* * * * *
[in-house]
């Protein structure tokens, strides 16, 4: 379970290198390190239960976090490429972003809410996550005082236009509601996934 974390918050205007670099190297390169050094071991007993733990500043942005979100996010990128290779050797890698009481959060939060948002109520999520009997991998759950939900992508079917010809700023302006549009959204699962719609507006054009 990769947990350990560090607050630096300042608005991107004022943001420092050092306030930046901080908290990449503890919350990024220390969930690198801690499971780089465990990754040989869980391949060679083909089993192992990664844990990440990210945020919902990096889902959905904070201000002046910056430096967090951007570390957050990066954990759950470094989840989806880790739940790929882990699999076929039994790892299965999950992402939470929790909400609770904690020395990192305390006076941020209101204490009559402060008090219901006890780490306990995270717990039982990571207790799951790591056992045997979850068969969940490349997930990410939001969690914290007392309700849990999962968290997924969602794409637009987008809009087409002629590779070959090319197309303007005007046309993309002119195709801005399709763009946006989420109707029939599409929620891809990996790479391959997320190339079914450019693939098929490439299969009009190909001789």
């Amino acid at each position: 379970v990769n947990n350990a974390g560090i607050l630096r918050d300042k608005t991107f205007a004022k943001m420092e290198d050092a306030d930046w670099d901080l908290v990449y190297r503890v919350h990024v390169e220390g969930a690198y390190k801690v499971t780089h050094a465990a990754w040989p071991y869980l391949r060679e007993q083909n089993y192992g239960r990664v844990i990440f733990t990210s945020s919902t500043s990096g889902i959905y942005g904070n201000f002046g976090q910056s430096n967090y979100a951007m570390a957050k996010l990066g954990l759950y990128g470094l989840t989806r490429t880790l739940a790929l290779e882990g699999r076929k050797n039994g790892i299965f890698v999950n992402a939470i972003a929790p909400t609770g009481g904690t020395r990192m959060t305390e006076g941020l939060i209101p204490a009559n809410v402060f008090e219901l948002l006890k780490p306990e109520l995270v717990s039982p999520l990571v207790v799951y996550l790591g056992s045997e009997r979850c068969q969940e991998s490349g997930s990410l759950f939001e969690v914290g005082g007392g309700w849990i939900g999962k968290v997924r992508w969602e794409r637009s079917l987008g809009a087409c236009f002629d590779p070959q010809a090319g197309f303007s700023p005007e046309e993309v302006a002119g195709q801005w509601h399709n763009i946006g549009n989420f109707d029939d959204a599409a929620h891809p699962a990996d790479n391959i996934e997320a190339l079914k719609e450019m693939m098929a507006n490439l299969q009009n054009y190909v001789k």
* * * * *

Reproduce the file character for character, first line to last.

[in-house]
């Protein structure tokens, strides 16, 4: 379970290198390190239960976090490429972003809410996550005082236009509601996934 974390918050205007670099190297390169050094071991007993733990500043942005979100996010990128290779050797890698009481959060939060948002109520999520009997991998759950939900992508079917010809700023302006549009959204699962719609507006054009 990769947990350990560090607050630096300042608005991107004022943001420092050092306030930046901080908290990449503890919350990024220390969930690198801690499971780089465990990754040989869980391949060679083909089993192992990664844990990440990210945020919902990096889902959905904070201000002046910056430096967090951007570390957050990066954990759950470094989840989806880790739940790929882990699999076929039994790892299965999950992402939470929790909400609770904690020395990192305390006076941020209101204490009559402060008090219901006890780490306990995270717990039982990571207790799951790591056992045997979850068969969940490349997930990410939001969690914290007392309700849990999962968290997924969602794409637009987008809009087409002629590779070959090319197309303007005007046309993309002119195709801005399709763009946006989420109707029939599409929620891809990996790479391959997320190339079914450019693939098929490439299969009009190909001789």
């Amino acid at each position: 379970v990769n947990n350990a974390g560090i607050l630096r918050d300042k608005t991107f205007a004022k943001m420092e290198d050092a306030d930046w670099d901080l908290v990449y190297r503890v919350h990024v390169e220390g969930a690198y390190k801690v499971t780089h050094a465990a990754w040989p071991y869980l391949r060679e007993q083909n089993y192992g239960r990664v844990i990440f733990t990210s945020s919902t500043s990096g889902i959905y942005g904070n201000f002046g976090q910056s430096n967090y979100a951007m570390a957050k996010l990066g954990l759950y990128g470094l989840t989806r490429t880790l739940a790929l290779e882990g699999r076929k050797n039994g790892i299965f890698v999950n992402a939470i972003a929790p909400t609770g009481g904690t020395r990192m959060t305390e006076g941020l939060i209101p204490a009559n809410v402060f008090e219901l948002l006890k780490p306990e109520l995270v717990s039982p999520l990571v207790v799951y996550l790591g056992s045997e009997r979850c068969q969940e991998s490349g997930s990410l759950f939001e969690v914290g005082g007392g309700w849990i939900g999962k968290v997924r992508w969602e794409r637009s079917l987008g809009a087409c236009f002629d590779p070959q010809a090319g197309f303007s700023p005007e046309e993309v302006a002119g195709q801005w509601h399709n763009i946006g549009n989420f109707d029939d959204a599409a929620h891809p699962a990996d790479n391959i996934e997320a190339l079914k719609e450019m693939m098929a507006n490439l299969q009009n054009y190909v001789k």